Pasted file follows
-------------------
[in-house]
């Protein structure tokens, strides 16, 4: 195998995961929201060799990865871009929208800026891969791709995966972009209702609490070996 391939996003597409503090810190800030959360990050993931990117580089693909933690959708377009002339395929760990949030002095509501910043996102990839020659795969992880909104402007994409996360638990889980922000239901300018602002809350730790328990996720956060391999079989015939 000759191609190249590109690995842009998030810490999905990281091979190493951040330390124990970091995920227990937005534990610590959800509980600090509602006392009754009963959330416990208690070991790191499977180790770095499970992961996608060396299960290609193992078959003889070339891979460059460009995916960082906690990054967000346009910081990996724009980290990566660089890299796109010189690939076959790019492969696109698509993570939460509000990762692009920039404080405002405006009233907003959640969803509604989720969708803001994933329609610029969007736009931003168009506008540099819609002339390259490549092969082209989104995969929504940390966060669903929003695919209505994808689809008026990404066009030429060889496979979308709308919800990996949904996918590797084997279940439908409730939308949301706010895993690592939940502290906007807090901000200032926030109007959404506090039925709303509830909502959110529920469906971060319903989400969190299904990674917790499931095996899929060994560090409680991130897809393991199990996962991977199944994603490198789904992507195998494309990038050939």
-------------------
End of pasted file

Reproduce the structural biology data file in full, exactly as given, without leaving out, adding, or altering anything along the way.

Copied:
[in-house]
């Protein structure tokens, strides 16, 4: 195998995961929201060799990865871009929208800026891969791709995966972009209702609490070996 391939996003597409503090810190800030959360990050993931990117580089693909933690959708377009002339395929760990949030002095509501910043996102990839020659795969992880909104402007994409996360638990889980922000239901300018602002809350730790328990996720956060391999079989015939 000759191609190249590109690995842009998030810490999905990281091979190493951040330390124990970091995920227990937005534990610590959800509980600090509602006392009754009963959330416990208690070991790191499977180790770095499970992961996608060396299960290609193992078959003889070339891979460059460009995916960082906690990054967000346009910081990996724009980290990566660089890299796109010189690939076959790019492969696109698509993570939460509000990762692009920039404080405002405006009233907003959640969803509604989720969708803001994933329609610029969007736009931003168009506008540099819609002339390259490549092969082209989104995969929504940390966060669903929003695919209505994808689809008026990404066009030429060889496979979308709308919800990996949904996918590797084997279940439908409730939308949301706010895993690592939940502290906007807090901000200032926030109007959404506090039925709303509830909502959110529920469906971060319903989400969190299904990674917790499931095996899929060994560090409680991130897809393991199990996962991977199944994603490198789904992507195998494309990038050939």